AB - Frequency-dependent (FD) selection is a central process maintaining genetic variation and mediating evolution of population fitness. FD selection has attracted interest from researchers in a wide range of biological subdisciplines, including evolutionary genetics, behavioural ecology and, more recently, community ecology. However, the implications of frequency dependence for applied biological problems, particularly maladaptation, biological conservation and evolutionary rescue remain underexplored. The neglect of FD selection in conservation is particularly unfortunate. Classical theory, dating back to the 1940s, demonstrated that frequency dependence can either increase or decrease population fitness. These evolutionary consequences of FD selection are relevant to modern concerns about population persistence and the capacity of evolution to alleviate extinction risks. But exactly when should we expect FD selection to increase versus decrease absolute fitness and population growth? And how much of an impact is FD selection expected to have on population persistence versus extinction in changing environments? The answers to these questions have implications for evolutionary rescue under climate change and may inform strategies for managing threatened populations. Here, we revisit the core theory of FD selection, reviewing classical single-locus models of population genetic change and outlining short- and long-run consequences of FD selection for the evolution of population fitness. We then develop a quantitative genetic model of evolutionary rescue in a deteriorating environment, with population persistence hinging upon the evolution of a quantitative trait subject to both frequency-dependent and frequency-independent natural selection. We discuss the empirical literature pertinent to this theory, which supports key assumptions of our model. We show that FD selection can promote population persistence when it aligns with the direction of frequency-independent selection imposed by abiotic environmental conditions. However, under most scenarios of environmental change, FD selection limits a population's evolutionary responsiveness to changing conditions and narrows the rate of environmental change that is evolutionarily tolerable.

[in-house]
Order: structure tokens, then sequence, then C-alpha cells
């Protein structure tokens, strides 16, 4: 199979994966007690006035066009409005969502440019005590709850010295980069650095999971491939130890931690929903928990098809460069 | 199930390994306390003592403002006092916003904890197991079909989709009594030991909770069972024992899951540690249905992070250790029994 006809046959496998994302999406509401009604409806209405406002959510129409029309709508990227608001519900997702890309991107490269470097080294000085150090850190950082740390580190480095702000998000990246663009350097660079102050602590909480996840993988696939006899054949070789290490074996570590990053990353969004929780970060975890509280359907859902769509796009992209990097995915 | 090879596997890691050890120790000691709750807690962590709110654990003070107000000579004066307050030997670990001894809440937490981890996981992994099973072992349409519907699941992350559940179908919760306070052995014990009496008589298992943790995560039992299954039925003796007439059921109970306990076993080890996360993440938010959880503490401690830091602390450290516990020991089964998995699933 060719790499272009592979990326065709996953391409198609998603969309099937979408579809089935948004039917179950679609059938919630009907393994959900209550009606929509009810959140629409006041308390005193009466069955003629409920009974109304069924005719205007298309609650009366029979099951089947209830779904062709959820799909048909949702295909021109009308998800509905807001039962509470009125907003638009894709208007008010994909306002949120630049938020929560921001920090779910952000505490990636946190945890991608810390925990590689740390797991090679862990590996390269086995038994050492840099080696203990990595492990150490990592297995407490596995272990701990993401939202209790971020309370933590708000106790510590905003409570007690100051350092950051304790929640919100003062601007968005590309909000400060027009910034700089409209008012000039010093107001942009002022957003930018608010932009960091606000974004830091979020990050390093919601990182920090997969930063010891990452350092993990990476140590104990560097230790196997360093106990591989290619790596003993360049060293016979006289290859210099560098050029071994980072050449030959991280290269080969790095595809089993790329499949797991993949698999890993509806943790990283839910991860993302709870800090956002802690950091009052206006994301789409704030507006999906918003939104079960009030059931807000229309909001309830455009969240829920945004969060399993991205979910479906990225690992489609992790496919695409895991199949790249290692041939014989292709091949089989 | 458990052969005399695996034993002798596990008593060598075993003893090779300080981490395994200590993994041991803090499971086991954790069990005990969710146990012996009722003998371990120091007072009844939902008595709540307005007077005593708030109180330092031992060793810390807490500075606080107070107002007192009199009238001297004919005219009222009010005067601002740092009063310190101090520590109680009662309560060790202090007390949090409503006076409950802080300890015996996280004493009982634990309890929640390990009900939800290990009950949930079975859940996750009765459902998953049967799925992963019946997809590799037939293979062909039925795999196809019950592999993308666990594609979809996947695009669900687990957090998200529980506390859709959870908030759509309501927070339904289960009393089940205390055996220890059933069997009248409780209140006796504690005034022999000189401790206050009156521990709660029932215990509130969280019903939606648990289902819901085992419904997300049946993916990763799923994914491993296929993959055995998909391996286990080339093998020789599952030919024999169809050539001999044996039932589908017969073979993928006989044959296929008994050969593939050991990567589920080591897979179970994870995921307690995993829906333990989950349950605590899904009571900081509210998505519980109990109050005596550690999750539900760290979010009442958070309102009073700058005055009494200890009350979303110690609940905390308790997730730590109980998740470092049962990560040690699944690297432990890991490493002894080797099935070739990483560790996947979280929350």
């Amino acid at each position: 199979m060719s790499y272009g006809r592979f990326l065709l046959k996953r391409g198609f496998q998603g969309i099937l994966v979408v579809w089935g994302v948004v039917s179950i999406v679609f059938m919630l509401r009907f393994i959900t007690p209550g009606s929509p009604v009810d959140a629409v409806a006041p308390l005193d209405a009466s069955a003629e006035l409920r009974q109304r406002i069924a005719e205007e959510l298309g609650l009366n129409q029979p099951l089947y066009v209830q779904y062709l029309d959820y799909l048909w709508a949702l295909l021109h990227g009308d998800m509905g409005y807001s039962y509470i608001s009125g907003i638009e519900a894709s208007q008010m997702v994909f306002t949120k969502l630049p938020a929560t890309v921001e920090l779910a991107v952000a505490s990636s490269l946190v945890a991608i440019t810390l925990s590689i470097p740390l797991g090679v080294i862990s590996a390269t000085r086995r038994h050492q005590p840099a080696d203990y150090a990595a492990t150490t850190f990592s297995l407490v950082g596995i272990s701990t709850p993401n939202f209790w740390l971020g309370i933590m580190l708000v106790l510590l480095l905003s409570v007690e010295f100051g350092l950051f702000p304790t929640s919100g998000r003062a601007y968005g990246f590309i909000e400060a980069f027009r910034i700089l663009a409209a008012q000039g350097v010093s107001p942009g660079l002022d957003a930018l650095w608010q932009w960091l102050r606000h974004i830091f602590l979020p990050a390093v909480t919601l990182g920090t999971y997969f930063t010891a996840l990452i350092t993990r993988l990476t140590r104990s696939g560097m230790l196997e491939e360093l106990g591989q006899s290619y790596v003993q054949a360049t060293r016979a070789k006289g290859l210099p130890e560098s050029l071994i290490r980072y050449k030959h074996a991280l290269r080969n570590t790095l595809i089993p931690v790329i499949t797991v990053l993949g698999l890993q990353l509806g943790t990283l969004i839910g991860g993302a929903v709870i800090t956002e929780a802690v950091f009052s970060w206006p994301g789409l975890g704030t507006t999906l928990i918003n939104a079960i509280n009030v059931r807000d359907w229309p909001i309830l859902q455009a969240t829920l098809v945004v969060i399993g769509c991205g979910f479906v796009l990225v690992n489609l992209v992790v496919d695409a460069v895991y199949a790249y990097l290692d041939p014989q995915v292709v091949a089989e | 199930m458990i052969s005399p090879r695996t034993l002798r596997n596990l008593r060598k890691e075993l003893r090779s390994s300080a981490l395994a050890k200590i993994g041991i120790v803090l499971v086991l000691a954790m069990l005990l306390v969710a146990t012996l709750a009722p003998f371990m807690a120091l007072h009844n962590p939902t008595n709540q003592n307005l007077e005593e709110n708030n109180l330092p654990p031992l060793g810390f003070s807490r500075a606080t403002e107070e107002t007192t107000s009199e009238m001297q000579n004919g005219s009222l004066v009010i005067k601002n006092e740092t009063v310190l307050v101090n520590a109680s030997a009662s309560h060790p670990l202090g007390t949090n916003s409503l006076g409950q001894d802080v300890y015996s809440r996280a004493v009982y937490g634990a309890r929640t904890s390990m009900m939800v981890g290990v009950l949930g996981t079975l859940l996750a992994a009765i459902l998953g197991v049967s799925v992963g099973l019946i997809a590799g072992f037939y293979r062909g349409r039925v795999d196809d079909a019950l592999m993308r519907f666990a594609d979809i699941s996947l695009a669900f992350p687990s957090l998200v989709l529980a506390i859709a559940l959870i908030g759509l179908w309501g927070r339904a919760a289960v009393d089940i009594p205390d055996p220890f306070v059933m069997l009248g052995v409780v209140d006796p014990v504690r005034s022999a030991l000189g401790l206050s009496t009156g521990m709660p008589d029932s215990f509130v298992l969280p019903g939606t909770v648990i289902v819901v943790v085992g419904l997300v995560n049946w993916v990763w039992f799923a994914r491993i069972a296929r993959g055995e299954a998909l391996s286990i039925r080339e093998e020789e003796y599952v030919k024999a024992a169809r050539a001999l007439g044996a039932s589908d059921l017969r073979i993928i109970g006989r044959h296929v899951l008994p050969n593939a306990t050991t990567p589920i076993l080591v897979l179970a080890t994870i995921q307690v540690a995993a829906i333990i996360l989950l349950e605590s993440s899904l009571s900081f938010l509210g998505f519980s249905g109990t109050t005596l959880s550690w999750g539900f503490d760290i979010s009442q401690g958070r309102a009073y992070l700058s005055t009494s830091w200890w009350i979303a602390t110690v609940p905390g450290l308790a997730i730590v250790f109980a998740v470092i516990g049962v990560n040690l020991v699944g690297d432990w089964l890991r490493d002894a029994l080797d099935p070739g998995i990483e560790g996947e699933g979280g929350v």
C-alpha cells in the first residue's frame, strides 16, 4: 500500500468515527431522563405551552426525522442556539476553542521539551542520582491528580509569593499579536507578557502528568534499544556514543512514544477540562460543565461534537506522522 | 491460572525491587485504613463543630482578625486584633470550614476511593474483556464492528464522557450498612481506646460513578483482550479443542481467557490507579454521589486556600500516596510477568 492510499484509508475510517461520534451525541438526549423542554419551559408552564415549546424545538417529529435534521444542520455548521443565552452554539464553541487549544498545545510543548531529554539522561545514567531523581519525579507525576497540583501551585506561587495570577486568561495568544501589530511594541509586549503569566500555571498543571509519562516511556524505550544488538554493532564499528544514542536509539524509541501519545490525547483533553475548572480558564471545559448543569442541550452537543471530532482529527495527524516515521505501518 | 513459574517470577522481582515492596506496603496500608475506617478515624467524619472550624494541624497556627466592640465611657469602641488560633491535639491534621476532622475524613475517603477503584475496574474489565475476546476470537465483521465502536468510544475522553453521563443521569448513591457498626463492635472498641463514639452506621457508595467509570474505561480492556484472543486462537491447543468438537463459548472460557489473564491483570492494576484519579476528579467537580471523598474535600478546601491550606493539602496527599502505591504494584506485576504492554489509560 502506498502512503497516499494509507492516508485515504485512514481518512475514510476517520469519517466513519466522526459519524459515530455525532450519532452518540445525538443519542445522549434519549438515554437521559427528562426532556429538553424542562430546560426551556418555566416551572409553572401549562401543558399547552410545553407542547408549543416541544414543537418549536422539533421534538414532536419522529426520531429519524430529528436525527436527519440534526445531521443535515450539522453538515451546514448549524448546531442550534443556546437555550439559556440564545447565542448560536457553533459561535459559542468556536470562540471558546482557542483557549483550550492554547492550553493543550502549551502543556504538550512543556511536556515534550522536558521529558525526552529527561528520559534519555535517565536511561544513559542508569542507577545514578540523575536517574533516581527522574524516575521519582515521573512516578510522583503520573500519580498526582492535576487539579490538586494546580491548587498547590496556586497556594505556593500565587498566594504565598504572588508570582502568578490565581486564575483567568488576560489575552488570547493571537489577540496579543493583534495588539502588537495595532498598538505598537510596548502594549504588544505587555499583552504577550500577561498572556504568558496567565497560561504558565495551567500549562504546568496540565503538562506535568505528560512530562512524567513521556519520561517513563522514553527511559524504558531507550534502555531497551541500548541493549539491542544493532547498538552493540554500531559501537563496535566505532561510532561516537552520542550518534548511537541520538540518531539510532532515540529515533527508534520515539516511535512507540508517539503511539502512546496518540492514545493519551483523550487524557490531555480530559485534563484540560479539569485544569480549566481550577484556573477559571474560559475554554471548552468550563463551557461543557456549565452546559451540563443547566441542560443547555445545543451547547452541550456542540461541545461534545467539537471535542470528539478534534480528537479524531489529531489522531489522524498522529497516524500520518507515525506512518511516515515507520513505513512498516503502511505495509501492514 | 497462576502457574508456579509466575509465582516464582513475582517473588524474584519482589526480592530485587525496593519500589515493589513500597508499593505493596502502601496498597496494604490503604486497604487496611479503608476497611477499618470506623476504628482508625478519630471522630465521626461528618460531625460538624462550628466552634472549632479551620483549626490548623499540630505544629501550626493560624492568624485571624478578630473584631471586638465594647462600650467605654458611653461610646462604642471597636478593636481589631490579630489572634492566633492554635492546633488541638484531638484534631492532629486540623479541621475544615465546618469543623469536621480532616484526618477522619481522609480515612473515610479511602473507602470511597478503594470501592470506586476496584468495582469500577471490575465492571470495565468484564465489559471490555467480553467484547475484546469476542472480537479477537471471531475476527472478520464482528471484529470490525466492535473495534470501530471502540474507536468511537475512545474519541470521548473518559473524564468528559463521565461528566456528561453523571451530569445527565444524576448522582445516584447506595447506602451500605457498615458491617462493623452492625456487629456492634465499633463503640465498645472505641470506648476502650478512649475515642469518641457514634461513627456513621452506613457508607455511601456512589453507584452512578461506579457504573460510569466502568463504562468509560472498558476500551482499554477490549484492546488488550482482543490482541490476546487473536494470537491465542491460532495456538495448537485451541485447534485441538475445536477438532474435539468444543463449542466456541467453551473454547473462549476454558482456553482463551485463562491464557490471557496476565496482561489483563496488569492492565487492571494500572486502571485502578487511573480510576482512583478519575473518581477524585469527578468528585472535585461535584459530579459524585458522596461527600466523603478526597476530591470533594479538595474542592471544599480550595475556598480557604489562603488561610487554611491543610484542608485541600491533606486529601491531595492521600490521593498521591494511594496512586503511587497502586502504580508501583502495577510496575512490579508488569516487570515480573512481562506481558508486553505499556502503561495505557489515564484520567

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KW - costs of selection

KW - environmental change

KW - evolutionary rescue

KW - frequency-dependent selection

KW - population extinction

KW - quantitative genetics

KW - sexual conflict

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U2 - 10.1111/eva.12714

DO - 10.1111/eva.12714

M3 - Article

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SP - 1243

EP - 1258

JO - Evolutionary Applications

JF - Evolutionary Applications

SN - 1752-4571

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ER -